Midwives, consultant, I don't know who they were but the room was flooded with people all looking through my notes and asking me questions about my visit the previous evening. I finally remembered Mikes number and they called him for me, I couldn't get the words out. He was told the news as he sat in the waiting room at the Dr's surgery. He arrived a short time later.
I begged them not to make me deliver her. But several different midwives and consultants spoke to me and eventually I agreed. I took the first tablet to induce labour and returned to the hospital 24 hours later to take the second.
I delivered Lexi on Wednesday 25th November 2015 at 4.33pm. She weighed 1lb 3oz. She was perfect, she looked just like her brother.
Then followed the postmortem, the funeral and the all consuming grief.
We buried Lexi on 9 December 2015.
Pregnancy after loss
At the very end of January we found out we were pregnant again. We were shocked. I wasn't ready. Emotionally and physically, I wasn’t ready. I felt awful. How could we have done that to Lexi. I didn't want another baby. I wanted Lexi. I was still grieving, still forcing myself to get out of bed and paint a smile on my face.
I was 5 weeks pregnant when we went back to the hospital for the results of Lexi's postmortem. I felt sick. Complete betrayal.
We were told my placenta had blood clots and wasn't functioning properly. We were told there were two failings in my care and that on the two occasions I presented with reduced movements I should've been taken for a scan. I was told there was no guarantee that Lexi would've lived had the growth restriction been detected. I was told the staff concerned had been spoken to and everybody was very sorry.
As we drove away from the meeting I knew I couldn't go back to that hospital ever again.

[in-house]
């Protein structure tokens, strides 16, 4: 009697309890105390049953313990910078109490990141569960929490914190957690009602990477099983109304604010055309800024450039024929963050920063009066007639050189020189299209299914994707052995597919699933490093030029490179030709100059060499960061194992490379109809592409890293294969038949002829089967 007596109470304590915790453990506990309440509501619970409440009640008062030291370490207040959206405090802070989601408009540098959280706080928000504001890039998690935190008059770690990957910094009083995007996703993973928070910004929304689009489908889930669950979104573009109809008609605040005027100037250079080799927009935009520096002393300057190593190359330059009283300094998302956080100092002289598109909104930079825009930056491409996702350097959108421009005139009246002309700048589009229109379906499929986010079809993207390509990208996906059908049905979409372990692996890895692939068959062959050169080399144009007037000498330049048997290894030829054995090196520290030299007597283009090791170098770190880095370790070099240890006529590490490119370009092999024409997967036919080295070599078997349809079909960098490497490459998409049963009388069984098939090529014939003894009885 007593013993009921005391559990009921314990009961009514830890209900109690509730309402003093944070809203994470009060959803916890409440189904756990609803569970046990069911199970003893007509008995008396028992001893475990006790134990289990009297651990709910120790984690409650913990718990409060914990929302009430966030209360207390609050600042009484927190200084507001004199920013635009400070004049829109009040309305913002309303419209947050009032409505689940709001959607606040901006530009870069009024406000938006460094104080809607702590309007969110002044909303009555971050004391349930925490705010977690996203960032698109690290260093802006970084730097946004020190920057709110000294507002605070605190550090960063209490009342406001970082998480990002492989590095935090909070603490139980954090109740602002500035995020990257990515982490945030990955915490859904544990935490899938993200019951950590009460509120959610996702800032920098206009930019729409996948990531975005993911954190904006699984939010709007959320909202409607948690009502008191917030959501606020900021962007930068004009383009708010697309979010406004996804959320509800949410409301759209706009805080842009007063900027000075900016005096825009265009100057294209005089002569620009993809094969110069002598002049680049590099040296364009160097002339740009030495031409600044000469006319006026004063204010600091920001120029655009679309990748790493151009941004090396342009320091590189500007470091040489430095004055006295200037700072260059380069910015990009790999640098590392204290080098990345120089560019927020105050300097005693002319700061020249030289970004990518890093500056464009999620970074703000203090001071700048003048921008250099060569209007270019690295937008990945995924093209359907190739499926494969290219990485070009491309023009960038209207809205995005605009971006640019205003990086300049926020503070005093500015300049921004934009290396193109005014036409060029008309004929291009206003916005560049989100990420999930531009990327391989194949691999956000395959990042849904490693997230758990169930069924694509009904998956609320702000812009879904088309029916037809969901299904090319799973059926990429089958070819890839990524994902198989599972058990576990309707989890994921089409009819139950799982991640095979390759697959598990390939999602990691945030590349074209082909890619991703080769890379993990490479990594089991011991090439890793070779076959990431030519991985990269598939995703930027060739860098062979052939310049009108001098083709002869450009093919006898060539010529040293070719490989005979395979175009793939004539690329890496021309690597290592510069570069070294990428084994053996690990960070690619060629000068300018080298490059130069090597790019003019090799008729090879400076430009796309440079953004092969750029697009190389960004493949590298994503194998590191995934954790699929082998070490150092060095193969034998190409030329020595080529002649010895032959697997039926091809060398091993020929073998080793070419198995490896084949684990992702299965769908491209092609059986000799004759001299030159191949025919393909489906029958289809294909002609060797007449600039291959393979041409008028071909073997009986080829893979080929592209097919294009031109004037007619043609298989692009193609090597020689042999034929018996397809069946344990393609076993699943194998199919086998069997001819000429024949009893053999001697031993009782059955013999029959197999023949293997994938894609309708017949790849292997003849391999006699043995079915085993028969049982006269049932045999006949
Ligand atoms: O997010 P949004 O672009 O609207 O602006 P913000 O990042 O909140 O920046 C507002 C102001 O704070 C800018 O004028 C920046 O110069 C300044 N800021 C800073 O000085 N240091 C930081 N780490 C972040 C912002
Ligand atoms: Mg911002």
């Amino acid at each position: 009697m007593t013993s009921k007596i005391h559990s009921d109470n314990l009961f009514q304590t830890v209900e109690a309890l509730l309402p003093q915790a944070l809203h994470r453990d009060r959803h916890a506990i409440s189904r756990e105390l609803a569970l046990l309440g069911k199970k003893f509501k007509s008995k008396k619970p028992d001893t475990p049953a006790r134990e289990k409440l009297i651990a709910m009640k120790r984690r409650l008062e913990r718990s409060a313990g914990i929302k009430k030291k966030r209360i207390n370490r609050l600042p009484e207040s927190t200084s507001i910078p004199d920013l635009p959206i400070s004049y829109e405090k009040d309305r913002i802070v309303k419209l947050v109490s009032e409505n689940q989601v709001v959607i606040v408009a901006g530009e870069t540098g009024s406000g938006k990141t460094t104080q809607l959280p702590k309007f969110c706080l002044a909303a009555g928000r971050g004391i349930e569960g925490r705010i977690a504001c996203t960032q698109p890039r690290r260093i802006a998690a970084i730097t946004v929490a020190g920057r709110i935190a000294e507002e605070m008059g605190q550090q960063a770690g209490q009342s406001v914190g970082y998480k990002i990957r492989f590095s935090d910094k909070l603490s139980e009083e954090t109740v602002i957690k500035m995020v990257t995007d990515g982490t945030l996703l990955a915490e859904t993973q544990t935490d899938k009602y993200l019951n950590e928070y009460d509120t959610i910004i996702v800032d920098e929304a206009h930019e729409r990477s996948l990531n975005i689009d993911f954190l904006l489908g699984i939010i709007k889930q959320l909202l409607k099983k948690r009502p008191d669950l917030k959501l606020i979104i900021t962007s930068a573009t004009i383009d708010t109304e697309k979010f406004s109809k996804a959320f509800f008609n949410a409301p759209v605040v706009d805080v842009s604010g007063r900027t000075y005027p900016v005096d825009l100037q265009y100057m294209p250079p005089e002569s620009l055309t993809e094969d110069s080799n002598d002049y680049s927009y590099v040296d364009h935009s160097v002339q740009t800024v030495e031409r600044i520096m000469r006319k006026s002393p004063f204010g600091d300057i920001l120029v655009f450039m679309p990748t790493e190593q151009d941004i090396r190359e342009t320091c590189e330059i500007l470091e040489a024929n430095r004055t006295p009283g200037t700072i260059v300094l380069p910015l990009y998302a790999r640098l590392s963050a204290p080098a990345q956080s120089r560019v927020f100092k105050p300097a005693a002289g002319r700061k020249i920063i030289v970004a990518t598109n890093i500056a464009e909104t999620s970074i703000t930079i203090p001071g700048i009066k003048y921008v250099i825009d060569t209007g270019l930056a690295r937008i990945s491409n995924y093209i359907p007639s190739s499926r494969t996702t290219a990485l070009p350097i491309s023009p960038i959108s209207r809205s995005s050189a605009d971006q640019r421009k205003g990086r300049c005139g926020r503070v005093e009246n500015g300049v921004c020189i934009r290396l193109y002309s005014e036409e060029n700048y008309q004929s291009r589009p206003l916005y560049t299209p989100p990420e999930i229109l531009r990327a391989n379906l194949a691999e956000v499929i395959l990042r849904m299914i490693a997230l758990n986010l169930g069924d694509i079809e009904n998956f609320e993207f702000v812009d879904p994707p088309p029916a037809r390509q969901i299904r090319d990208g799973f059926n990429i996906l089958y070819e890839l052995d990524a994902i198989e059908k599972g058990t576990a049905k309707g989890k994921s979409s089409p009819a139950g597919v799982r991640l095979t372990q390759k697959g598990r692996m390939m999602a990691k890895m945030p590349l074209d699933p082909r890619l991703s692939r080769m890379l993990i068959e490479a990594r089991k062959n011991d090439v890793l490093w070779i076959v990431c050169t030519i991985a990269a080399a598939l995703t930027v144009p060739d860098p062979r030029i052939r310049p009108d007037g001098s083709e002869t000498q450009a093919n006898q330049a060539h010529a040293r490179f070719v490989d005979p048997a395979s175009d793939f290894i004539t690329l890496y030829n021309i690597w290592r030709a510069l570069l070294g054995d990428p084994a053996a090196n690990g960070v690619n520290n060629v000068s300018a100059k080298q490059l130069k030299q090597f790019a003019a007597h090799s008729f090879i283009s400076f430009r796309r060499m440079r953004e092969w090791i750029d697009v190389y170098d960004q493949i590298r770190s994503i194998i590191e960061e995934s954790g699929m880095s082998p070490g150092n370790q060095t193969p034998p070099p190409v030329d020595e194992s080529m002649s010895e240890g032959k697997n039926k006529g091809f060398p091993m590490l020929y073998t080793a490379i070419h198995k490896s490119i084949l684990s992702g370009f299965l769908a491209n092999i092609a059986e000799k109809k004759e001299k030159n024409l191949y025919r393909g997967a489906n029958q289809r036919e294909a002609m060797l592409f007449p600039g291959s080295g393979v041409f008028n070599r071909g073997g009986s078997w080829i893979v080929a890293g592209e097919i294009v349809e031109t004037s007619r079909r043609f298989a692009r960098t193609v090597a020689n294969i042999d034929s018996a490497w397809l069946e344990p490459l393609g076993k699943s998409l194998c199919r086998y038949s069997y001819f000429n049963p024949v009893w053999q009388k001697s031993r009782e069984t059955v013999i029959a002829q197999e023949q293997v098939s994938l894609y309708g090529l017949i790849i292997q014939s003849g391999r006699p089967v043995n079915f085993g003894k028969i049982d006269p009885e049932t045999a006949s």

And then panic set it. What was I going to do...
Tommys The Baby Charity
I first heard about the rainbow clinic after reading an article on facebook about a family who had experienced the loss of their child, and were receiving their antenatal care for their rainbow baby at The rainbow clinic in Manchester.
I frantically googled Dr Alex Heazell and emailed him straight away, I was shocked when he responded 20 minutes later! I ran upstairs to tell Mike immediately. Dr Alex saw us within three weeks of my email. I was nervous and scared but he was calm and reassuring. He spoke to us about the rainbow clinic and how they would help us through our pregnancy. He had my notes from my pregnancy with Lexi and I asked him to explain to me again why she died. (The consultant at the previous hospital told us it was due to blood clots in my placenta but I didn't understand fully what had gone wrong). Dr Alex explained in plain English (with diagrams and hand gestures) how the placenta works and how mine hadn't functioned as it should have. Although it was difficult and upsetting to hear, I understood and I need too. It was important to me to know that it was something I couldn't have controlled. I really really needed to know that.
I left the meeting confident that we were in the best place possible I felt like we were in safe hands and hopeful that this baby would make it here alive.